Wednesday, October 28, 2009

Secondary Messages


Recently I had one of those awakening moments—you know, a moment when you suddenly realize that not everyone sees life like you do. You’d think that by my age I’d have exhausted those moments, but the other day after teaching a student came up to me and said, “But the real meaning in that verse is. . .” as if there could be only one meaning. As he spoke to me I realized that he really thought that the statement made by Nephi could ONLY have one meaning.

For years I’ve been obsessed with looking at what I call secondary meanings. To my way of thinking everything in life has multiple meanings, especially the things we say. When a mother says to her child, “Put on your gloves. It’s cold outside” the first meaning is obvious. It’s a simple command. But the secondary message can be one of many things. Hopefully it is “She loves me enough to care about whether I am warm or not.” However, past experience or tone of voice can change that secondary message. Maybe the child perceives the secondary message to be, “She just wants everyone else to think she’s a good mother.” Or, “She spent all that money on gloves and she just doesn’t want it wasted.” Or, “She doesn’t think I can take care of myself. She doesn’t trust me.”

Understanding that what we read and what we say can have multiple meanings changes how we interact with the world. First, when someone reads a verse of scripture and gets something out of it that we didn’t we don’t need to dismiss it as “wrong.” Every verse in scripture can teach us many things. Second, when we interact with others we need to stop and think about the secondary messages that could be attached to what we are saying or doing. When a child is struggling to cut out a paper doll and you suddenly say, “Here, let me help you,” your intentions may be very loving, but the secondary message may be “You are incompetent.”

This isn’t a principle that only applies with children. Any communication with spouses, friends, coworkers, or family carries secondary messages with it. If we learn to look for the possible secondary messages when dealing with others, we can make our communication more effective. And when reading scripture? By looking for secondary messages, we learn more. And when we are the recipient of a message? We should realize that the secondary message we are attributing to the person may be true, but then again, it may not!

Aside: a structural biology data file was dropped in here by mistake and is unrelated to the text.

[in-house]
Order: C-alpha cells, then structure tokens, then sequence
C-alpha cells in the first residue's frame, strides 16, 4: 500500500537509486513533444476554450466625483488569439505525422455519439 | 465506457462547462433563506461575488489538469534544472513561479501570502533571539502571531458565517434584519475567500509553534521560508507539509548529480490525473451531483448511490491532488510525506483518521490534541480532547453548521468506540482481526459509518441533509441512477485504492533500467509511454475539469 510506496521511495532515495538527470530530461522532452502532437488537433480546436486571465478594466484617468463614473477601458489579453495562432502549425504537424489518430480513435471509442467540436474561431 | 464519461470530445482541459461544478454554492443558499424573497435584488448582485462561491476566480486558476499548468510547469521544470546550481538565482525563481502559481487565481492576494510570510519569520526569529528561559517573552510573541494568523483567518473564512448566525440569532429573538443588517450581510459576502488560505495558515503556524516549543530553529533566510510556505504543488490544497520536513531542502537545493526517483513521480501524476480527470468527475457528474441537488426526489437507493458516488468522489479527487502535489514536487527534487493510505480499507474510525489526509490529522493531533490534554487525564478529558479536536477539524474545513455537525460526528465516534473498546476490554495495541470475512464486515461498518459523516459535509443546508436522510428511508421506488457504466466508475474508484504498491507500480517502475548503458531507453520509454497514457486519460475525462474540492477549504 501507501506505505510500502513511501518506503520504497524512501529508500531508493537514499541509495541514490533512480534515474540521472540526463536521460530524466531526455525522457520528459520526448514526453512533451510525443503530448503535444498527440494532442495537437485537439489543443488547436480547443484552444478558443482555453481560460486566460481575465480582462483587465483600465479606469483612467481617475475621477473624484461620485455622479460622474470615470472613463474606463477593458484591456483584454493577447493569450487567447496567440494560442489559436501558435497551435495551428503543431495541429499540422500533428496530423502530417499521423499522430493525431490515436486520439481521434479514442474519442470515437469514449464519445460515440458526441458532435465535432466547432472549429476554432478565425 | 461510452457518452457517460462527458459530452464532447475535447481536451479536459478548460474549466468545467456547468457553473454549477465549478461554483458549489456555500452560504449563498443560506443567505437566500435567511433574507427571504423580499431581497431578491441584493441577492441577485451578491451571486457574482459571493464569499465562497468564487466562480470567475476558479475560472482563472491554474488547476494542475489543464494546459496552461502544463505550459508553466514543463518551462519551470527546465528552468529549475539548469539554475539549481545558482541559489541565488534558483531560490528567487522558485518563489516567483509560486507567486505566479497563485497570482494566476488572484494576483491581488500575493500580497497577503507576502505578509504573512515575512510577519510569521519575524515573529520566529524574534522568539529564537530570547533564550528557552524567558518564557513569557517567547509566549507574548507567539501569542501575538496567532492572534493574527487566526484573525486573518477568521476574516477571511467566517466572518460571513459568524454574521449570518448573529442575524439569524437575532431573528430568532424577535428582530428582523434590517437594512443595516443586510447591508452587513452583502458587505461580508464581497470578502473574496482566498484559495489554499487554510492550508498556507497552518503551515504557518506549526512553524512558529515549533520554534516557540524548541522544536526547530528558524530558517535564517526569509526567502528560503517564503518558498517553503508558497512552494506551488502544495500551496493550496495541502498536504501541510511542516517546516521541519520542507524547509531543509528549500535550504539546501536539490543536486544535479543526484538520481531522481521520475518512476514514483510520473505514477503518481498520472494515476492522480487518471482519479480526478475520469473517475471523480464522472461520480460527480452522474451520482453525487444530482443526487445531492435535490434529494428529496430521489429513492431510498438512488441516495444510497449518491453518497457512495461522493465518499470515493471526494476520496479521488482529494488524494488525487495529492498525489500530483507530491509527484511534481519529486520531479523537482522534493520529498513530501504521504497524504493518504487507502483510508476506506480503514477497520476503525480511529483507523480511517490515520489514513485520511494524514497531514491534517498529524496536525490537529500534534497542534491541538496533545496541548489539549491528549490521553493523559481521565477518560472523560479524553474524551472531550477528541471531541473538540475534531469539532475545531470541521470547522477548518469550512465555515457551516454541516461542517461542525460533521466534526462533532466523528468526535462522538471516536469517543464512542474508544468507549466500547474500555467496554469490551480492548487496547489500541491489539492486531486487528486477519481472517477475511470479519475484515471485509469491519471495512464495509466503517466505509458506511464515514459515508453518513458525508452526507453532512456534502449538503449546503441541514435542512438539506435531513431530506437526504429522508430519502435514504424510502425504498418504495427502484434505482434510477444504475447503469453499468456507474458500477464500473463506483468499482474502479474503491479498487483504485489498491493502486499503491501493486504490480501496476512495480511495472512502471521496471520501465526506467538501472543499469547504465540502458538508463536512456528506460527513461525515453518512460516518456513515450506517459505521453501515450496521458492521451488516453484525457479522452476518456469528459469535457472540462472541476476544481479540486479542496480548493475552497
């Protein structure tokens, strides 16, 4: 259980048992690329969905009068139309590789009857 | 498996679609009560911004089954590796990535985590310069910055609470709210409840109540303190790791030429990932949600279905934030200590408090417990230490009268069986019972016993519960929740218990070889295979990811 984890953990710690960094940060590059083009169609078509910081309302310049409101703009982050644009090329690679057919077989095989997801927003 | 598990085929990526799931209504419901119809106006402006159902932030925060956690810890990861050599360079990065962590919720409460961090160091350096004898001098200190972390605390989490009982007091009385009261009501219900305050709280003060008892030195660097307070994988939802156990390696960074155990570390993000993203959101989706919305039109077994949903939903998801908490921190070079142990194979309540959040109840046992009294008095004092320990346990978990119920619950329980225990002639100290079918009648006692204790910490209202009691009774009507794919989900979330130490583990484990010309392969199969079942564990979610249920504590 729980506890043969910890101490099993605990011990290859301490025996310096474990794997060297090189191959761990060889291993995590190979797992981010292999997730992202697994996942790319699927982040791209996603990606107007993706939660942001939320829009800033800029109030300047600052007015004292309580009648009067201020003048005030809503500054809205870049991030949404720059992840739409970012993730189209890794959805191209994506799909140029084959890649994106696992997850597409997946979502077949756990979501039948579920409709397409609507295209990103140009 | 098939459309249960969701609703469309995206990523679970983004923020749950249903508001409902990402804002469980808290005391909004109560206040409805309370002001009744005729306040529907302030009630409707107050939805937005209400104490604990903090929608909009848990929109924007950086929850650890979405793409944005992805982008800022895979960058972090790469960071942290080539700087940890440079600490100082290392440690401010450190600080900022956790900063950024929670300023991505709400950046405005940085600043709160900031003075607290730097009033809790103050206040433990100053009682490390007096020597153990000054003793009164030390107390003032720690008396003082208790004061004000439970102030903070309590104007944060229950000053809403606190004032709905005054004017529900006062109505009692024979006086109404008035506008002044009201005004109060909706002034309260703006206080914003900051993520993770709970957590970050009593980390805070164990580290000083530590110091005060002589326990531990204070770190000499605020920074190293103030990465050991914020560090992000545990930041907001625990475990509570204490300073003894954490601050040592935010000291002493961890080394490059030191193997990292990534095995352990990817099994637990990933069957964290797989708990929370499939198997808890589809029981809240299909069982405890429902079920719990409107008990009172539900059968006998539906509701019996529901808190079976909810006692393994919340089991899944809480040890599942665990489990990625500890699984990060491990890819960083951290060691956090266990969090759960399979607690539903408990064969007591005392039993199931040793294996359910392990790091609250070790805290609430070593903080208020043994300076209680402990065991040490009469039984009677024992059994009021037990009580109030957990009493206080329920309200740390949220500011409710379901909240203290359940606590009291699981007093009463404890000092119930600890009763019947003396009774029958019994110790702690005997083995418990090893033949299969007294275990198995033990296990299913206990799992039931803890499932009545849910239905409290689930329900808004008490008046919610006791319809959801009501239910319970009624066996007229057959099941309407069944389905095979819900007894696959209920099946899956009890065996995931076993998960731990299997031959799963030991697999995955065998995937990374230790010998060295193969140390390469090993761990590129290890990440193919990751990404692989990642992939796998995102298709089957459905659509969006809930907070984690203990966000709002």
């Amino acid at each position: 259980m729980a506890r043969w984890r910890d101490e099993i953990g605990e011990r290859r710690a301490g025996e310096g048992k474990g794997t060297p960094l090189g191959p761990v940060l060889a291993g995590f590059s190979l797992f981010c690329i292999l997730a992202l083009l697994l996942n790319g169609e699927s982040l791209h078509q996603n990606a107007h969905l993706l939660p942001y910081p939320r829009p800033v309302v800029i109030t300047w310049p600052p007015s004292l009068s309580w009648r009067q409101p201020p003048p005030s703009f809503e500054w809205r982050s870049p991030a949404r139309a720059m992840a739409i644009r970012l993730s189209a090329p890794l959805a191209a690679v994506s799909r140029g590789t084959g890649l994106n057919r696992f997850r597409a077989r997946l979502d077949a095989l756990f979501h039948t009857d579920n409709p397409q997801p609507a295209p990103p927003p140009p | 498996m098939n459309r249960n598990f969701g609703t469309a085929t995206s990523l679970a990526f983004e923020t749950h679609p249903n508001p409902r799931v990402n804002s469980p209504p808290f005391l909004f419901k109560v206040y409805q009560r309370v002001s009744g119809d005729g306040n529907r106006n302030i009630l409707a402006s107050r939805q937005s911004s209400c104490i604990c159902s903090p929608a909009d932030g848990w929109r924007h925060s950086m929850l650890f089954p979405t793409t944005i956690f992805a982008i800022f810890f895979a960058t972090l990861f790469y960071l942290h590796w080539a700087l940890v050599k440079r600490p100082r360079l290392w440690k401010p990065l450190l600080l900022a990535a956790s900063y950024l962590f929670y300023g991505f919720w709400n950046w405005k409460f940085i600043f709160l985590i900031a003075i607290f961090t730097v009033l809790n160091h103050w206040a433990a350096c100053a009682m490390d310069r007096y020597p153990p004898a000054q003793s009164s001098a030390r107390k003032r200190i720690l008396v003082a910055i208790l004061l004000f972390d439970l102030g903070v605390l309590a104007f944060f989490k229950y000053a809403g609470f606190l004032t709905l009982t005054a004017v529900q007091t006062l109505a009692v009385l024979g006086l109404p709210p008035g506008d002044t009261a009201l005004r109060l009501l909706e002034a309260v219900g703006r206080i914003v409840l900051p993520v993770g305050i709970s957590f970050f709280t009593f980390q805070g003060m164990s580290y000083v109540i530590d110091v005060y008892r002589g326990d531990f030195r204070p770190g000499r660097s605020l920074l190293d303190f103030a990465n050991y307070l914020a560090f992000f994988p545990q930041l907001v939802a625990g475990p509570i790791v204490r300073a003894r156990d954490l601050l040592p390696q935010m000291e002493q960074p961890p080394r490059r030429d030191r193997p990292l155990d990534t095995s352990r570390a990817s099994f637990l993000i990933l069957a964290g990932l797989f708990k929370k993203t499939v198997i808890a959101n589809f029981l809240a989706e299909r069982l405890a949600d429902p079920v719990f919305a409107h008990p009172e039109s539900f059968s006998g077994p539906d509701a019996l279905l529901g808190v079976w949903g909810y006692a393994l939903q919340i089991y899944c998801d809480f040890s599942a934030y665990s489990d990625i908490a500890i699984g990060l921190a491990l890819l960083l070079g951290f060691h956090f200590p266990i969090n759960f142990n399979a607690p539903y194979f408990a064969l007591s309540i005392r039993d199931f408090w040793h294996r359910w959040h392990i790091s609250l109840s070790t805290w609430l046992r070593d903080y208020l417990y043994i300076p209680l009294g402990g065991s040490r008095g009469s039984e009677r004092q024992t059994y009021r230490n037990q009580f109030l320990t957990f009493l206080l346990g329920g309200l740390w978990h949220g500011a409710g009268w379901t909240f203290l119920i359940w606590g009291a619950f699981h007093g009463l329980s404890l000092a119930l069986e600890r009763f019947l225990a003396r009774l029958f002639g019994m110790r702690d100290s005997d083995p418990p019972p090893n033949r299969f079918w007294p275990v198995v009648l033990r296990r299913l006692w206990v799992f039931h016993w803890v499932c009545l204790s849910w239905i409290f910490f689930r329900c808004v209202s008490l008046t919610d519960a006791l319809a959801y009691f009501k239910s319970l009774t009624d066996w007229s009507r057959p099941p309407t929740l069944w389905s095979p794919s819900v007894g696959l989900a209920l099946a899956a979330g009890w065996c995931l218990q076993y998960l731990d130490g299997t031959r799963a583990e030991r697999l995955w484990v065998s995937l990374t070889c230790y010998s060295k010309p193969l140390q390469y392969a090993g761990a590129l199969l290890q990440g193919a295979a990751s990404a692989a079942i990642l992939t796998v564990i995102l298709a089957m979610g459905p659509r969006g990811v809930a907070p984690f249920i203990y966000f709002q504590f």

6 comments:

Wendi said...

Thanks for sharing what you've learned. This is a good life lesson. Everyone certainly comes with different ideas and perspectives. I try to assume that everyone is just doing the best they can and give them the benefit of the doubt when I'm unsure of a meaning. Usually that works out well for me. :)

5L's said...

i'm so glad i found your blog through a friend. i've only read a few posts and it is such good advice and things i needed to hear. thanks for taking the time to share! :)

Sherrie Mills Johnson said...

Wendi, Good way to approach life! Assume the best!!!!

Sherrie Mills Johnson said...

5L's, Welcome. I'm glad you like the Good News! Thanks for joining us and for leaving a comment!

dani said...

This is really connected to 'beliefs' also! A secondary message may be received by someone that is based upon their beliefs about themselves, the other person, etc...that was not intended by the sender. I think it is really good to be aware of this! We can't control what another receives, but we can continue in our efforts to be Christlike. And we can always examine messages we are receiving for damaging beliefs on our part.

Sherrie Mills Johnson said...

Dani, So true. It works both ways!